Everything Matters! tidily places Ron Currie, Jr. among the most talented and creative new American novelists. In his first novel since the story collection God Is Dead, Currie reveals a style not unlike Vonnegut dry, but deadly funny, irreverent, and wholly meaningful. The storytelling is delicately but deliberately choppy, filled with impending dread and lingering hope. In utero, Junior Thibodeaux learns of a catastrophic, world-ending event some 30 years in his future. A voice explains the inevitability of the event, and Junior is born with the crippling knowledge of the impending doom he and everyone he'll grow to love will face. The voice is never explained it could be a group of all-knowing beings (the voice refers to "we") or it could be the author himself, but it remains ever-present in Junior's life.
This mysterious voice reveals important and otherwise unknowable details about the world to Junior, and becomes an established character, however vague and unknowable. Spoken with authority by Mark Deakins, the voice can be likened to that of a gently persistent psychiatrist. It reveals almost no opinion about Junior's choices. In neutral tones, Deakins lends the voice a feeling of all-knowing and all-seeing non-participation it does not step in to prevent or spark any decision by Junior. At the same time, the soft, steady narration includes subtleties of inflection that color the listener's perception. When Junior partakes in some dangerous activity, Deakins sounds almost imperceptibly disappointed and even a little concerned. This act of subtlety injects compassion and calm to what could have been a very cold, omnipresent voice. Throughout the timeline of the novel, Currie pops in and out of the first person narratives of Junior, his parents, his girlfriend, and his brother, performed by several talented actors. These include Lincoln Hoppe (Junior), Hillary Huber (Junior's girlfriend Amy), Abby Craden (Junior's mother), Arthur Morey (Junior's father), and Doug Wert (Junior's brother Ron). Each narrator brings a unique voice perfectly matched to Currie's nonchalant, matter-of-fact tone. Hoppe deserves additional praise for exercising vocal restraint as the main character. Junior goes through a heck of a lot and is saddled with the emotional baggage of knowing the fate of the world, but Hoppe never lays it on thick in his narration. Instead he gives Junior a mentally exhausted, resigned tone that matches Currie's earlier description of Junior as a "serious child". Hoppe especially shines when the emotional weight of losing his girlfriend and his family start to wear Junior down. The additional characters show a range from endearingly innocent (Junior's baseball star brother Ron), bitterly beaten but strong (Junior's girlfriend Amy), and tough as nails but soft at heart (Junior's father).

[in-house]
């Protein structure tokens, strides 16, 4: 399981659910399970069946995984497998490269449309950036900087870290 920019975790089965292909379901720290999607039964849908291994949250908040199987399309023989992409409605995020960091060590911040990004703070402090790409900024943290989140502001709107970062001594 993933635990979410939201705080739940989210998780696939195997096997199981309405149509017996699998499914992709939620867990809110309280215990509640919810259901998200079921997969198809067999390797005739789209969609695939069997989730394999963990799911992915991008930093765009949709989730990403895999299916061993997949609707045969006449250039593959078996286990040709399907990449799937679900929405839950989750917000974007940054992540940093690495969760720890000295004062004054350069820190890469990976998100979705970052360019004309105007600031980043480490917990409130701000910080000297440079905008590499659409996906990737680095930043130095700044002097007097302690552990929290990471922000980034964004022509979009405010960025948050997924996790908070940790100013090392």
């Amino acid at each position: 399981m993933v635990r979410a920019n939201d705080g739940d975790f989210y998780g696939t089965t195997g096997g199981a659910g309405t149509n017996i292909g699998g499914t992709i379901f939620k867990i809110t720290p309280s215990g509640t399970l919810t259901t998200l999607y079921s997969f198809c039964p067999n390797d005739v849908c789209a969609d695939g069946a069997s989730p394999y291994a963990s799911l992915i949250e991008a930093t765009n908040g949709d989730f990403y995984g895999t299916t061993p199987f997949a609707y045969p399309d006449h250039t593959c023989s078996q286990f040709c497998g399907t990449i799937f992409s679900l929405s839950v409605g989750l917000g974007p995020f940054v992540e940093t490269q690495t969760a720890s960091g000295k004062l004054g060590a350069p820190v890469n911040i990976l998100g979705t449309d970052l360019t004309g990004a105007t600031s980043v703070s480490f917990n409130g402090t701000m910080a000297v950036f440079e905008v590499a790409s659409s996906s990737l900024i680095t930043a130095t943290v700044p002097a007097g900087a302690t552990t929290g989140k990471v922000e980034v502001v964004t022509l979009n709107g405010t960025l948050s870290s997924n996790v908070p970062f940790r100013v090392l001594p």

Saddled with information that no one else could know or understand, Junior at first allows himself to be swept under the weight of such sadness. It's key to Currie's novel that Junior essentially chooses, and isn't naturally beset with, sadness. The story then follows Junior's trials and tribulations in his many attempts to either drown his sorrows or slave away on possible solutions to cheat the inevitable. In a novel where the outcome is a foregone conclusion, you might expect the slow dread of a world-ending event to creep up and make you take pause. The exact opposite is true, as Currie and the remarkable multi-cast narration miraculously keep you on the edge, hopeful until the very last. Josh Ravitz